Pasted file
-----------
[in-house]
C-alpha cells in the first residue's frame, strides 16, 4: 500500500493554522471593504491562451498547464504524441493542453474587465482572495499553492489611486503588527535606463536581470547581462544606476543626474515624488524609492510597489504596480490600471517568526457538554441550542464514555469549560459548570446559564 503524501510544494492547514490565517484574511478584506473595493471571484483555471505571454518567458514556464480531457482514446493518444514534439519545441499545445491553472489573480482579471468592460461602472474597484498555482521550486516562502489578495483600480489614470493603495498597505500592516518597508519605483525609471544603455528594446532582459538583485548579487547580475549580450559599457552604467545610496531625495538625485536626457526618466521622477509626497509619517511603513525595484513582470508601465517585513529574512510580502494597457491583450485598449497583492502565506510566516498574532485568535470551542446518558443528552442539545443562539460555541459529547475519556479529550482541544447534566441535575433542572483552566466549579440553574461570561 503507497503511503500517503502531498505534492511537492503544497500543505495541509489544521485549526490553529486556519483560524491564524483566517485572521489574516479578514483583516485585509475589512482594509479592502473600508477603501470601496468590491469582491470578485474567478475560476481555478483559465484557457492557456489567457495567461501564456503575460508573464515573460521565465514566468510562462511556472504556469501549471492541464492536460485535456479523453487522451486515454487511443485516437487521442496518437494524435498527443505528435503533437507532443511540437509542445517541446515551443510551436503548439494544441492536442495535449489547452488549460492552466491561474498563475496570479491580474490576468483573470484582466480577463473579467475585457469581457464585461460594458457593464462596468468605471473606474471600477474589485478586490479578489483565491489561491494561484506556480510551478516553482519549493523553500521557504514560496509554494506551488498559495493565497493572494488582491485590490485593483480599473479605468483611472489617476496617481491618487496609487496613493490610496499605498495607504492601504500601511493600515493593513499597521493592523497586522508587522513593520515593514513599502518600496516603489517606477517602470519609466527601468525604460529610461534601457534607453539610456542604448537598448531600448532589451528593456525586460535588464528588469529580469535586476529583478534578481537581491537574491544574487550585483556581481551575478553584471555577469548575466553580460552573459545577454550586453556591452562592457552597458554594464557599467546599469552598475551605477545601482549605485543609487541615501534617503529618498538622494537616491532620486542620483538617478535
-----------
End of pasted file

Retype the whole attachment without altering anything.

[in-house]
C-alpha cells in the first residue's frame, strides 16, 4: 500500500493554522471593504491562451498547464504524441493542453474587465482572495499553492489611486503588527535606463536581470547581462544606476543626474515624488524609492510597489504596480490600471517568526457538554441550542464514555469549560459548570446559564 503524501510544494492547514490565517484574511478584506473595493471571484483555471505571454518567458514556464480531457482514446493518444514534439519545441499545445491553472489573480482579471468592460461602472474597484498555482521550486516562502489578495483600480489614470493603495498597505500592516518597508519605483525609471544603455528594446532582459538583485548579487547580475549580450559599457552604467545610496531625495538625485536626457526618466521622477509626497509619517511603513525595484513582470508601465517585513529574512510580502494597457491583450485598449497583492502565506510566516498574532485568535470551542446518558443528552442539545443562539460555541459529547475519556479529550482541544447534566441535575433542572483552566466549579440553574461570561 503507497503511503500517503502531498505534492511537492503544497500543505495541509489544521485549526490553529486556519483560524491564524483566517485572521489574516479578514483583516485585509475589512482594509479592502473600508477603501470601496468590491469582491470578485474567478475560476481555478483559465484557457492557456489567457495567461501564456503575460508573464515573460521565465514566468510562462511556472504556469501549471492541464492536460485535456479523453487522451486515454487511443485516437487521442496518437494524435498527443505528435503533437507532443511540437509542445517541446515551443510551436503548439494544441492536442495535449489547452488549460492552466491561474498563475496570479491580474490576468483573470484582466480577463473579467475585457469581457464585461460594458457593464462596468468605471473606474471600477474589485478586490479578489483565491489561491494561484506556480510551478516553482519549493523553500521557504514560496509554494506551488498559495493565497493572494488582491485590490485593483480599473479605468483611472489617476496617481491618487496609487496613493490610496499605498495607504492601504500601511493600515493593513499597521493592523497586522508587522513593520515593514513599502518600496516603489517606477517602470519609466527601468525604460529610461534601457534607453539610456542604448537598448531600448532589451528593456525586460535588464528588469529580469535586476529583478534578481537581491537574491544574487550585483556581481551575478553584471555577469548575466553580460552573459545577454550586453556591452562592457552597458554594464557599467546599469552598475551605477545601482549605485543609487541615501534617503529618498538622494537616491532620486542620483538617478535